• Hi @errantlinguist. I understand what you mean, but there's simply "no problem". It's all a non-issue. With US job ads the descriptions, etc are irrelevant. 1 - look at the indicated salary offered. (BTW this is traditionally at least 30% less than what they will actually pay for the role.) 2 - next, look at the indicated salary offered. When you've completed these two steps, 3 - look at the indicated salary offered! They might vaguely mention some programming languages (presently) used on the project but .. whatever? (What company can be fussy today?) If you like the job, apply! – Fattie Jun 11 '17 at 20:03
  • 1
    "North American companies are often less obsessed with papers and degrees than in some other parts of the world" interestingly: in terms of literally the CV SCREENING PROCESS. (They get HUGE, INSANELY HUGE numbers of applications for all positions: the vast majority are total trash, just from recruiters, "freelance offshore teams" and so on.) It is true that depressingly/annoyingly, they DO often just dismiss anyone without good academic "letters" on the CV (often just automatically at the web-site-automation level). Since you seem to have that, you're all set on that count. – Fattie Jun 11 '17 at 20:14

How can I judge what level of qualifications and competence the recruiters are expecting given a relatively "vague" advert?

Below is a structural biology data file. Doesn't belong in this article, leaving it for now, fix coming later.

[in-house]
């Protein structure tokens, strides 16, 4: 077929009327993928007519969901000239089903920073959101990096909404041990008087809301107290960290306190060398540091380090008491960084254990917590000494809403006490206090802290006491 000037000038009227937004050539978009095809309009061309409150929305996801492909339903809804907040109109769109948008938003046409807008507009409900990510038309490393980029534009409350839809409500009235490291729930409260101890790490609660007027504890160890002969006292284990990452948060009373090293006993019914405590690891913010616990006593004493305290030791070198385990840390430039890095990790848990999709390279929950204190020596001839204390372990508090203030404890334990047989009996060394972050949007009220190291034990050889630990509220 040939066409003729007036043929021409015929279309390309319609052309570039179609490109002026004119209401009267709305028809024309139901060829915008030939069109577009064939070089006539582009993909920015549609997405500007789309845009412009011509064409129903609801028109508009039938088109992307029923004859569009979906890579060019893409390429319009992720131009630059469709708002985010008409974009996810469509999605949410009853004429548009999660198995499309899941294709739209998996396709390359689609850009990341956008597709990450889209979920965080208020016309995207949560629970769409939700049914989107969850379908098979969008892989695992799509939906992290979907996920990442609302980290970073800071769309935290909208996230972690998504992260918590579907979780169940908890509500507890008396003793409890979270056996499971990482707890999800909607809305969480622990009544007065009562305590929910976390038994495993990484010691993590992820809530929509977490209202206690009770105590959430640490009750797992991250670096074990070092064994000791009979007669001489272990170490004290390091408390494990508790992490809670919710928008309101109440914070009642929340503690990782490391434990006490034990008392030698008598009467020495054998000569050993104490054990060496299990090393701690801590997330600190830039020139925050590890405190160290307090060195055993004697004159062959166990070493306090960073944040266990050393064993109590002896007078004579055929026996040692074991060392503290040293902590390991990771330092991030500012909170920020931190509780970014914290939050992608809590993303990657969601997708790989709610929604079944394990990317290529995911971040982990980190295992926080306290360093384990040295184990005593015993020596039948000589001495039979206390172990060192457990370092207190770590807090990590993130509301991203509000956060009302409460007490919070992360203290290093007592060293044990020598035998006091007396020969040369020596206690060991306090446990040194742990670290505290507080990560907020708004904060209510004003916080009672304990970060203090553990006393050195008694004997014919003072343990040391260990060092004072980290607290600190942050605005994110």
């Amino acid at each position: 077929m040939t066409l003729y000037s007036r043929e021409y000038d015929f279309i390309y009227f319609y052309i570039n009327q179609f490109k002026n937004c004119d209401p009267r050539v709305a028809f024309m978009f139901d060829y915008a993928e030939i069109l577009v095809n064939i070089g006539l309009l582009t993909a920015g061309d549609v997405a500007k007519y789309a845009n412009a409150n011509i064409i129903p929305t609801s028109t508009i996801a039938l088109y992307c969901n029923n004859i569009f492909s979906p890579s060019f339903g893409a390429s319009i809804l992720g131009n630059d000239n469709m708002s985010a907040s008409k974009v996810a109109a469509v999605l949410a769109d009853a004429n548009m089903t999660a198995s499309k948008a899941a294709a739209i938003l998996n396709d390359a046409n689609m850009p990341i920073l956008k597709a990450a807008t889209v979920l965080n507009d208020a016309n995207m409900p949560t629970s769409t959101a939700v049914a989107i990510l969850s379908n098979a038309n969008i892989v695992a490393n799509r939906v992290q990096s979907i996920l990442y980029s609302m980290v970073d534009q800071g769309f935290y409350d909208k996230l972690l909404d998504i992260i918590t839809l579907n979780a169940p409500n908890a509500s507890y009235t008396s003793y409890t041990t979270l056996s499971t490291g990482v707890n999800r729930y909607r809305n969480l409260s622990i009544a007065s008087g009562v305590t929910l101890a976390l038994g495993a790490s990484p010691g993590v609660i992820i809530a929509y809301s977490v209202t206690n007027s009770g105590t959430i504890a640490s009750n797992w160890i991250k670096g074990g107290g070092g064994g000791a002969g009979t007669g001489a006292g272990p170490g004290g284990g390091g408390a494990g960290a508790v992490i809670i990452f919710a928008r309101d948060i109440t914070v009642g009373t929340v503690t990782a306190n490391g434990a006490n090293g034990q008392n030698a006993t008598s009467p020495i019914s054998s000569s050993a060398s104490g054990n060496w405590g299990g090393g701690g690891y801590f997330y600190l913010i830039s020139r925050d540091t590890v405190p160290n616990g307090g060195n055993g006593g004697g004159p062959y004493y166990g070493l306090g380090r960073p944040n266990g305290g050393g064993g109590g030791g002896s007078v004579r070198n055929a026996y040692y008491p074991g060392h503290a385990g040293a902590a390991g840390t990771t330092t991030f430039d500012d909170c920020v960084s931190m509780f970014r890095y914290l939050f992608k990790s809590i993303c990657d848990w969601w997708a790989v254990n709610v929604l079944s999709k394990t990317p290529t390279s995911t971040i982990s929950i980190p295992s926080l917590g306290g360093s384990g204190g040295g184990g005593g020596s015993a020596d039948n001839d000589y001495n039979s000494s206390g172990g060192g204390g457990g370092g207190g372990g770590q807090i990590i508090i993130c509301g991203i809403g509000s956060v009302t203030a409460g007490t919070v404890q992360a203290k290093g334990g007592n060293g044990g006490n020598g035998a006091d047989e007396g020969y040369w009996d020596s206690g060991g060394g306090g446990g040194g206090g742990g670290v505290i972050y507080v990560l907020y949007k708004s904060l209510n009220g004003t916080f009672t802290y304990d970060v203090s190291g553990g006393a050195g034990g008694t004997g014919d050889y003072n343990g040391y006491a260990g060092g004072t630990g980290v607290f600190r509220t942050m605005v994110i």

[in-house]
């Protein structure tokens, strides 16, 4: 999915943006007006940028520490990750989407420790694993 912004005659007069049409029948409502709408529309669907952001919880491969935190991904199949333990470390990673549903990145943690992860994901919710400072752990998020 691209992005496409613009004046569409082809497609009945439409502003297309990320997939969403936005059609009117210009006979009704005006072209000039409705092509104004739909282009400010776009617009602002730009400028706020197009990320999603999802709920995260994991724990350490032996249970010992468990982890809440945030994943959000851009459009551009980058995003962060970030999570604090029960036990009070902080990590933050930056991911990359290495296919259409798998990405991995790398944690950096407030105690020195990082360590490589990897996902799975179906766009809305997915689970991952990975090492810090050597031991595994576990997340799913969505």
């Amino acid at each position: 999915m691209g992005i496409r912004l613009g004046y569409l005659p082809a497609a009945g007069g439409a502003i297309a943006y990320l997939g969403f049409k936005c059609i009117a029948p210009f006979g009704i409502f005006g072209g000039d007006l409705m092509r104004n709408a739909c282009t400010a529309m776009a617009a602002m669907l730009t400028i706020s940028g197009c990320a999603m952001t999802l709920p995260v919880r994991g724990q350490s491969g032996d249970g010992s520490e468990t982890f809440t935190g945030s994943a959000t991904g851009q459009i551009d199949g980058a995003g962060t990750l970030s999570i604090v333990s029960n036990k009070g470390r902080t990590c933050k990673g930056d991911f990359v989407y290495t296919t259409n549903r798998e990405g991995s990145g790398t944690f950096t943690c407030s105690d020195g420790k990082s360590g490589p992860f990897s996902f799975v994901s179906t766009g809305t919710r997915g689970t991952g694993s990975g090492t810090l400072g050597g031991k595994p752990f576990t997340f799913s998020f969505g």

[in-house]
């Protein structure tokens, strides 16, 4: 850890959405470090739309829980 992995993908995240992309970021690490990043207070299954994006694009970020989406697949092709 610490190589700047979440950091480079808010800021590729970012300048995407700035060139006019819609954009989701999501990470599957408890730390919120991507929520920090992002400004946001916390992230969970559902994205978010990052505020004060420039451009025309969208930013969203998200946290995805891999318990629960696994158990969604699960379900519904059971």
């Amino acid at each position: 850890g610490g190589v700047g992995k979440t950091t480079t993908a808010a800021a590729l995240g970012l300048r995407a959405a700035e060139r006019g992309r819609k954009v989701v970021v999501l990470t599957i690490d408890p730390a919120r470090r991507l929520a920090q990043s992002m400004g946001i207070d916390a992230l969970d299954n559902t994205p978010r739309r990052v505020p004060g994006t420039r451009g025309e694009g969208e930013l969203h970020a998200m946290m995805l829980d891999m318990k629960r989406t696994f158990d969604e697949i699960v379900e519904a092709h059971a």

Not all North American employers post "vague" job requirements. Many are extremely detailed and restrictive.

If you find one that you deem to be "vague" then it might be intentionally so. It might be that the company realizes that exactness of applicants' background is less important than overall "fit".

So you are free to match your background to the vague requirements and decide for yourself if you think the job sounds appealing, and if you believe you qualify. Don't worry about an exactness of match.

You'll find out during the interview process if there is a fit or not.

  • 1
    Or it might be intentional, that they expect a person meeting the (not mentioned) requirements to understand them from the job description and mention them in their CV compared to persons not meeting them not being able to determine that and thus being filtered out for not mentioning the right "buzzwords" in their application. – skymningen Jun 12 '17 at 9:23